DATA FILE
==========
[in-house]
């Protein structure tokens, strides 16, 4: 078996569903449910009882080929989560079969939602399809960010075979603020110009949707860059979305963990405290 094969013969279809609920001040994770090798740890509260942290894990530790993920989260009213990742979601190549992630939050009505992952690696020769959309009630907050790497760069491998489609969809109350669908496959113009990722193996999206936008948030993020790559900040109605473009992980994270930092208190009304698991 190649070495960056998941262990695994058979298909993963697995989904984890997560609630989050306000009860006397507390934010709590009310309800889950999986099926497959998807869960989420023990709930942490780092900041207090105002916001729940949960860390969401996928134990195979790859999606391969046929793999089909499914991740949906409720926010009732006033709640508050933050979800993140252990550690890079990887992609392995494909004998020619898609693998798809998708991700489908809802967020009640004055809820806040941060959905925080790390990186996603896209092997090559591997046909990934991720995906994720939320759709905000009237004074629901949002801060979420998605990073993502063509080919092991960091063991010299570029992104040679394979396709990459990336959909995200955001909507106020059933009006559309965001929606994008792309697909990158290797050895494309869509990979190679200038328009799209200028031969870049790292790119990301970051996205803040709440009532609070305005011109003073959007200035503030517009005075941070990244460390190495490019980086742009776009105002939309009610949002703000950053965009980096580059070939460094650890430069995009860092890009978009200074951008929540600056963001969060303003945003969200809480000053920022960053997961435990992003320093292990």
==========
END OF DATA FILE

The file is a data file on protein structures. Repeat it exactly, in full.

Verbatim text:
[in-house]
């Protein structure tokens, strides 16, 4: 078996569903449910009882080929989560079969939602399809960010075979603020110009949707860059979305963990405290 094969013969279809609920001040994770090798740890509260942290894990530790993920989260009213990742979601190549992630939050009505992952690696020769959309009630907050790497760069491998489609969809109350669908496959113009990722193996999206936008948030993020790559900040109605473009992980994270930092208190009304698991 190649070495960056998941262990695994058979298909993963697995989904984890997560609630989050306000009860006397507390934010709590009310309800889950999986099926497959998807869960989420023990709930942490780092900041207090105002916001729940949960860390969401996928134990195979790859999606391969046929793999089909499914991740949906409720926010009732006033709640508050933050979800993140252990550690890079990887992609392995494909004998020619898609693998798809998708991700489908809802967020009640004055809820806040941060959905925080790390990186996603896209092997090559591997046909990934991720995906994720939320759709905000009237004074629901949002801060979420998605990073993502063509080919092991960091063991010299570029992104040679394979396709990459990336959909995200955001909507106020059933009006559309965001929606994008792309697909990158290797050895494309869509990979190679200038328009799209200028031969870049790292790119990301970051996205803040709440009532609070305005011109003073959007200035503030517009005075941070990244460390190495490019980086742009776009105002939309009610949002703000950053965009980096580059070939460094650890430069995009860092890009978009200074951008929540600056963001969060303003945003969200809480000053920022960053997961435990992003320093292990």